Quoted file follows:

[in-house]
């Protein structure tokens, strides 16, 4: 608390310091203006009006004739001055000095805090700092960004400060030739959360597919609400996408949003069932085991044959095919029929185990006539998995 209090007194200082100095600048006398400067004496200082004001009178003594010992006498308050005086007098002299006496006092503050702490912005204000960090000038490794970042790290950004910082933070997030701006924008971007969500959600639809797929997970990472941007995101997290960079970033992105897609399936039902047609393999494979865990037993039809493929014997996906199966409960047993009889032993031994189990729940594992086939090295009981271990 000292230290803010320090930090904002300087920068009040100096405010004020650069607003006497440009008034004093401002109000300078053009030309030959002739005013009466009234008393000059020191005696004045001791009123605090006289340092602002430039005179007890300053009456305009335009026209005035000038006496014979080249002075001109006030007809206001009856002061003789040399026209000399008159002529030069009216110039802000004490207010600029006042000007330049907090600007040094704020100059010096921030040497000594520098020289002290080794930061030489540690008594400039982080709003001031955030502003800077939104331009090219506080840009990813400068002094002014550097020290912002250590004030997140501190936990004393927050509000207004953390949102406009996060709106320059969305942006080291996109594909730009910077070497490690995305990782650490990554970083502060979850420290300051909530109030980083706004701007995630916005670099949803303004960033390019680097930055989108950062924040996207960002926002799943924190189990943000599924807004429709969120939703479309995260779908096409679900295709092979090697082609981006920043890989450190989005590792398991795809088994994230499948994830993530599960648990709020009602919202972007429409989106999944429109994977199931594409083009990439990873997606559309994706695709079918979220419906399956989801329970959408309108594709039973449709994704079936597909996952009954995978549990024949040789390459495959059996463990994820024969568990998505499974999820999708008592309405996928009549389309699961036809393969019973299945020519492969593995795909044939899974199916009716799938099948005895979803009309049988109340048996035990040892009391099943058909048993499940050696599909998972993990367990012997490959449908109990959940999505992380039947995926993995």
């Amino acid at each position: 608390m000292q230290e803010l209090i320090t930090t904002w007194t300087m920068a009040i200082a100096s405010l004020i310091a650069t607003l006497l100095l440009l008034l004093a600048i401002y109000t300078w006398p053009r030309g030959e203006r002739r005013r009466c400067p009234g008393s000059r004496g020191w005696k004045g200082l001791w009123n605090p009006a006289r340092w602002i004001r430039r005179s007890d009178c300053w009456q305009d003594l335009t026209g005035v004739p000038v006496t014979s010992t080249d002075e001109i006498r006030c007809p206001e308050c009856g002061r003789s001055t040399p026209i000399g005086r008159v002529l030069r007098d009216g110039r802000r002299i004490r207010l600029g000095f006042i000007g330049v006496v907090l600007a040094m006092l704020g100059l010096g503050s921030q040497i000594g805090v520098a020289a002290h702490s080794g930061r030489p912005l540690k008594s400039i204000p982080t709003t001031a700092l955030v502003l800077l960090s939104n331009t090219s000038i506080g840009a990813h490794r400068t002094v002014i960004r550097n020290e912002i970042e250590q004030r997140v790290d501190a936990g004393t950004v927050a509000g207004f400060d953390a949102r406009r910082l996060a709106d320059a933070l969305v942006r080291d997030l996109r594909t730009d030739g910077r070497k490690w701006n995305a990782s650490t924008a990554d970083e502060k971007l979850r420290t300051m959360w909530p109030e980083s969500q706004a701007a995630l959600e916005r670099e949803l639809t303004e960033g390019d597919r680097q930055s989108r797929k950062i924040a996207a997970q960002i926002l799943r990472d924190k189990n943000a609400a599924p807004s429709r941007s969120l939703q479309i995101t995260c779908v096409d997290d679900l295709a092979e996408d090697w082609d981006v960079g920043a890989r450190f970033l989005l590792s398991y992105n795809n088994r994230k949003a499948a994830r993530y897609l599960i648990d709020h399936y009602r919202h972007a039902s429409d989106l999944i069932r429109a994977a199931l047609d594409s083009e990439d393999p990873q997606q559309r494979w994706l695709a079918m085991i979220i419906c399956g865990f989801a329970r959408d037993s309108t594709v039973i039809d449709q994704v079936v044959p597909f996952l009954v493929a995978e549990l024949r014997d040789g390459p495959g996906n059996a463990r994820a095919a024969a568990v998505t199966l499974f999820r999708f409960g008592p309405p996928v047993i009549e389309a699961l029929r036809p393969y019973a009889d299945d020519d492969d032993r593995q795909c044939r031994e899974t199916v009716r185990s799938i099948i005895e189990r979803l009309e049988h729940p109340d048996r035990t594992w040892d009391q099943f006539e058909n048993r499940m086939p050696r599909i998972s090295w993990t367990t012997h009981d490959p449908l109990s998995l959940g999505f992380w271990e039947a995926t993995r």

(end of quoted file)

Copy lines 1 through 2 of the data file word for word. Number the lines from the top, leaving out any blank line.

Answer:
[in-house]
């Protein structure tokens, strides 16, 4: 608390310091203006009006004739001055000095805090700092960004400060030739959360597919609400996408949003069932085991044959095919029929185990006539998995 209090007194200082100095600048006398400067004496200082004001009178003594010992006498308050005086007098002299006496006092503050702490912005204000960090000038490794970042790290950004910082933070997030701006924008971007969500959600639809797929997970990472941007995101997290960079970033992105897609399936039902047609393999494979865990037993039809493929014997996906199966409960047993009889032993031994189990729940594992086939090295009981271990 000292230290803010320090930090904002300087920068009040100096405010004020650069607003006497440009008034004093401002109000300078053009030309030959002739005013009466009234008393000059020191005696004045001791009123605090006289340092602002430039005179007890300053009456305009335009026209005035000038006496014979080249002075001109006030007809206001009856002061003789040399026209000399008159002529030069009216110039802000004490207010600029006042000007330049907090600007040094704020100059010096921030040497000594520098020289002290080794930061030489540690008594400039982080709003001031955030502003800077939104331009090219506080840009990813400068002094002014550097020290912002250590004030997140501190936990004393927050509000207004953390949102406009996060709106320059969305942006080291996109594909730009910077070497490690995305990782650490990554970083502060979850420290300051909530109030980083706004701007995630916005670099949803303004960033390019680097930055989108950062924040996207960002926002799943924190189990943000599924807004429709969120939703479309995260779908096409679900295709092979090697082609981006920043890989450190989005590792398991795809088994994230499948994830993530599960648990709020009602919202972007429409989106999944429109994977199931594409083009990439990873997606559309994706695709079918979220419906399956989801329970959408309108594709039973449709994704079936597909996952009954995978549990024949040789390459495959059996463990994820024969568990998505499974999820999708008592309405996928009549389309699961036809393969019973299945020519492969593995795909044939899974199916009716799938099948005895979803009309049988109340048996035990040892009391099943058909048993499940050696599909998972993990367990012997490959449908109990959940999505992380039947995926993995």